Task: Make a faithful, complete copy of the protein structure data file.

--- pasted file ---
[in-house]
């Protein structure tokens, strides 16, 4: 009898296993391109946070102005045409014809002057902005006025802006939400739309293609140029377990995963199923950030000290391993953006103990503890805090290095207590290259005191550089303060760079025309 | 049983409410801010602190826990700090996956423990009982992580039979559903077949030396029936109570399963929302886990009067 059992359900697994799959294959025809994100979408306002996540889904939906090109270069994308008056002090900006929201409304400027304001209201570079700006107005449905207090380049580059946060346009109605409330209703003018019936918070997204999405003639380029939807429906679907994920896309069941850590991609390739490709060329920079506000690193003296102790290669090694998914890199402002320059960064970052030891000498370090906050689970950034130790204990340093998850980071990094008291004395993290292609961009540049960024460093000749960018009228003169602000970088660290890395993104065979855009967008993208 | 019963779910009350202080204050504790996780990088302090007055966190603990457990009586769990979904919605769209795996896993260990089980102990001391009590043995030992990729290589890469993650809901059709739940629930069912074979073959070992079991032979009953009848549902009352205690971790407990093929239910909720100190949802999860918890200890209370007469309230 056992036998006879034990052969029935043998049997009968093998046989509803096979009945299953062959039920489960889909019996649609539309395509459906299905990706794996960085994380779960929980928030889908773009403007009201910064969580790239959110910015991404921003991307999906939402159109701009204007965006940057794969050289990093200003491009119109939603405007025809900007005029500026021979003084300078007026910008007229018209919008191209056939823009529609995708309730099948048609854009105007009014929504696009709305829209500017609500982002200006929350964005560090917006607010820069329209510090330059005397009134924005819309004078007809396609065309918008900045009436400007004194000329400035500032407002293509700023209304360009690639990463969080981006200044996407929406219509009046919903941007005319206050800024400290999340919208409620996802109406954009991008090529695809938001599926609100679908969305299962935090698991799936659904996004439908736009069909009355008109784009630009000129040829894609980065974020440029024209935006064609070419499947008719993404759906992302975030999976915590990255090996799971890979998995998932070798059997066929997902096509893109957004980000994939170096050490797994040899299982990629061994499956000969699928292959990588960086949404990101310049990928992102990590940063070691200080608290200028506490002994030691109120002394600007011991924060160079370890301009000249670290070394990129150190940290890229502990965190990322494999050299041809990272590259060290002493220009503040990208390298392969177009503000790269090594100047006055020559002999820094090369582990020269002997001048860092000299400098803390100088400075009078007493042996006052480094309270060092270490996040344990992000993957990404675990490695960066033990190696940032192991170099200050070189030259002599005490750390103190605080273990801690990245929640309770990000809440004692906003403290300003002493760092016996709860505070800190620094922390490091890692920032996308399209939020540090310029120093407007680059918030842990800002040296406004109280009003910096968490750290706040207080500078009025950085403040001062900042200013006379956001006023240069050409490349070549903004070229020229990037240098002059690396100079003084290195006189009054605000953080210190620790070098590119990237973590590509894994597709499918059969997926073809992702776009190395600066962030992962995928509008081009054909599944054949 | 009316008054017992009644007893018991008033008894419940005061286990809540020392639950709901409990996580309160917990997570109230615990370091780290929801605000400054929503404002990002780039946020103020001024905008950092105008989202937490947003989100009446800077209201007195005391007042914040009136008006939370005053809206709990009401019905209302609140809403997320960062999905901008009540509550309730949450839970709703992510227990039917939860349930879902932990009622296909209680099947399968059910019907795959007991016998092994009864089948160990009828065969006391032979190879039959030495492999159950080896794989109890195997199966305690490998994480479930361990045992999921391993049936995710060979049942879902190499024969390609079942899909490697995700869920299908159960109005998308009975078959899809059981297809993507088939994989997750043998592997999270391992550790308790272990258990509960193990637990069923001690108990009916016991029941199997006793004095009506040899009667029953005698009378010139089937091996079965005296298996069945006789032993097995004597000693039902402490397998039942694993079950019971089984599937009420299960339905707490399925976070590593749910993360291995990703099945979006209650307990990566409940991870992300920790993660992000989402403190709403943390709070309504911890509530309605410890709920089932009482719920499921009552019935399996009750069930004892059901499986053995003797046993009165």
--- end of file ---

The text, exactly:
[in-house]
């Protein structure tokens, strides 16, 4: 009898296993391109946070102005045409014809002057902005006025802006939400739309293609140029377990995963199923950030000290391993953006103990503890805090290095207590290259005191550089303060760079025309 | 049983409410801010602190826990700090996956423990009982992580039979559903077949030396029936109570399963929302886990009067 059992359900697994799959294959025809994100979408306002996540889904939906090109270069994308008056002090900006929201409304400027304001209201570079700006107005449905207090380049580059946060346009109605409330209703003018019936918070997204999405003639380029939807429906679907994920896309069941850590991609390739490709060329920079506000690193003296102790290669090694998914890199402002320059960064970052030891000498370090906050689970950034130790204990340093998850980071990094008291004395993290292609961009540049960024460093000749960018009228003169602000970088660290890395993104065979855009967008993208 | 019963779910009350202080204050504790996780990088302090007055966190603990457990009586769990979904919605769209795996896993260990089980102990001391009590043995030992990729290589890469993650809901059709739940629930069912074979073959070992079991032979009953009848549902009352205690971790407990093929239910909720100190949802999860918890200890209370007469309230 056992036998006879034990052969029935043998049997009968093998046989509803096979009945299953062959039920489960889909019996649609539309395509459906299905990706794996960085994380779960929980928030889908773009403007009201910064969580790239959110910015991404921003991307999906939402159109701009204007965006940057794969050289990093200003491009119109939603405007025809900007005029500026021979003084300078007026910008007229018209919008191209056939823009529609995708309730099948048609854009105007009014929504696009709305829209500017609500982002200006929350964005560090917006607010820069329209510090330059005397009134924005819309004078007809396609065309918008900045009436400007004194000329400035500032407002293509700023209304360009690639990463969080981006200044996407929406219509009046919903941007005319206050800024400290999340919208409620996802109406954009991008090529695809938001599926609100679908969305299962935090698991799936659904996004439908736009069909009355008109784009630009000129040829894609980065974020440029024209935006064609070419499947008719993404759906992302975030999976915590990255090996799971890979998995998932070798059997066929997902096509893109957004980000994939170096050490797994040899299982990629061994499956000969699928292959990588960086949404990101310049990928992102990590940063070691200080608290200028506490002994030691109120002394600007011991924060160079370890301009000249670290070394990129150190940290890229502990965190990322494999050299041809990272590259060290002493220009503040990208390298392969177009503000790269090594100047006055020559002999820094090369582990020269002997001048860092000299400098803390100088400075009078007493042996006052480094309270060092270490996040344990992000993957990404675990490695960066033990190696940032192991170099200050070189030259002599005490750390103190605080273990801690990245929640309770990000809440004692906003403290300003002493760092016996709860505070800190620094922390490091890692920032996308399209939020540090310029120093407007680059918030842990800002040296406004109280009003910096968490750290706040207080500078009025950085403040001062900042200013006379956001006023240069050409490349070549903004070229020229990037240098002059690396100079003084290195006189009054605000953080210190620790070098590119990237973590590509894994597709499918059969997926073809992702776009190395600066962030992962995928509008081009054909599944054949 | 009316008054017992009644007893018991008033008894419940005061286990809540020392639950709901409990996580309160917990997570109230615990370091780290929801605000400054929503404002990002780039946020103020001024905008950092105008989202937490947003989100009446800077209201007195005391007042914040009136008006939370005053809206709990009401019905209302609140809403997320960062999905901008009540509550309730949450839970709703992510227990039917939860349930879902932990009622296909209680099947399968059910019907795959007991016998092994009864089948160990009828065969006391032979190879039959030495492999159950080896794989109890195997199966305690490998994480479930361990045992999921391993049936995710060979049942879902190499024969390609079942899909490697995700869920299908159960109005998308009975078959899809059981297809993507088939994989997750043998592997999270391992550790308790272990258990509960193990637990069923001690108990009916016991029941199997006793004095009506040899009667029953005698009378010139089937091996079965005296298996069945006789032993097995004597000693039902402490397998039942694993079950019971089984599937009420299960339905707490399925976070590593749910993360291995990703099945979006209650307990990566409940991870992300920790993660992000989402403190709403943390709070309504911890509530309605410890709920089932009482719920499921009552019935399996009750069930004892059901499986053995003797046993009165």